Florida residents often find themselves having financial difficulties to the point that they are unable to meet their obligations. It is then that the prospect of filing for bankruptcy might be a viable debt relief option. There are two main types of bankruptcy that consumers file — Chapter 7 and Chapter 13.
A Chapter 7 bankruptcy is called a liquidation bankruptcy because any assets that do not fall within an exemption allowed by either the state of Florida or the U.S. Bankruptcy Code will be liquidated. In most cases, the majority of an individual’s assets will fall under an exception. However, for those who have a second home, a second car or other assets that do not fall within an exemption, the trustee could take those assets and sell them in order to pay creditors. Of course, before a person can file under this chapter, he or she will have to meet certain financial requirements.
A Chapter 13 bankruptcy is categorized as a reorganization since a payment plan is drawn up and approved by the court to pay off debts within three to five years. Before a plan is approved, creditors and the trustee have the opportunity to object to it. There are certain income and debt requirements that potential filers must meet in order to file under this chapter as well.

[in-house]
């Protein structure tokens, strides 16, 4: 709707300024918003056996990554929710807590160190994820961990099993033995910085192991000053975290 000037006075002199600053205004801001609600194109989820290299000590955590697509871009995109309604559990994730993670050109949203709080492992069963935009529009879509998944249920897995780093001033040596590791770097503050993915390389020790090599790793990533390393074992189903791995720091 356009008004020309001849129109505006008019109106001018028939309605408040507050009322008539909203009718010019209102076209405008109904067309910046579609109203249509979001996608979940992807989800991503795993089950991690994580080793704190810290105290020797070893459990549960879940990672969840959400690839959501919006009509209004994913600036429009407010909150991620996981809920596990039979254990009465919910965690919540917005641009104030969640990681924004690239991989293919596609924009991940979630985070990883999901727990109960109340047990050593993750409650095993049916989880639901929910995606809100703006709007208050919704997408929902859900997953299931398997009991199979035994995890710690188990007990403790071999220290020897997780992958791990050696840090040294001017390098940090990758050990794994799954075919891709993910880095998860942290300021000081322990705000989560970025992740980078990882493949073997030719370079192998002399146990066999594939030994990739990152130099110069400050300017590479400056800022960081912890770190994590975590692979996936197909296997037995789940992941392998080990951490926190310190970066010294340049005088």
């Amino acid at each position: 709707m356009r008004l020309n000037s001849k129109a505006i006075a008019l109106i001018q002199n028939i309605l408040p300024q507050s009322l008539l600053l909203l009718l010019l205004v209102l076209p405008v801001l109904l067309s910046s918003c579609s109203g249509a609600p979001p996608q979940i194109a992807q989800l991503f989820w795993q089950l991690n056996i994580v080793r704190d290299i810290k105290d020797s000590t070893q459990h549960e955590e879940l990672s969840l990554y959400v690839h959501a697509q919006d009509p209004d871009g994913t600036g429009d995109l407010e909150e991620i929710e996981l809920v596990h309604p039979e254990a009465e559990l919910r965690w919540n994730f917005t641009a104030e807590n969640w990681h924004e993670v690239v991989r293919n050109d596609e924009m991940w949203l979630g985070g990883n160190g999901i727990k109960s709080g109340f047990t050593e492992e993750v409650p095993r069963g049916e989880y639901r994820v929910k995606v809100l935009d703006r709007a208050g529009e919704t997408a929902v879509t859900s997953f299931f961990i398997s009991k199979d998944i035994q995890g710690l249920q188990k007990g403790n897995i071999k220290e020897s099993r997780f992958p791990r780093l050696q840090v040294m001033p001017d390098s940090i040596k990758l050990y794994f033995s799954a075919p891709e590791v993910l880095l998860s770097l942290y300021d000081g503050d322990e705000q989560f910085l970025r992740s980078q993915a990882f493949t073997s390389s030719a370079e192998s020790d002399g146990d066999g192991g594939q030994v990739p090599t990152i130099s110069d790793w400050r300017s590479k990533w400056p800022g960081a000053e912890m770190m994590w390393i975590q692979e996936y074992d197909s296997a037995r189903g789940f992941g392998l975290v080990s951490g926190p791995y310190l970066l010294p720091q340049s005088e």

Regardless of whether a Florida resident files Chapter 7 or Chapter 13, there will be numerous deadlines to meet and documents to file. This debt relief process can be complex, which is why people are advised not to file on their own. When the process is properly completed, the filer will be able to walk away with a fresh financial start.
Source: twocents.lifehacker.com, “What Really Happens When You File for Bankruptcy“, Kristin Wong, June 14, 2016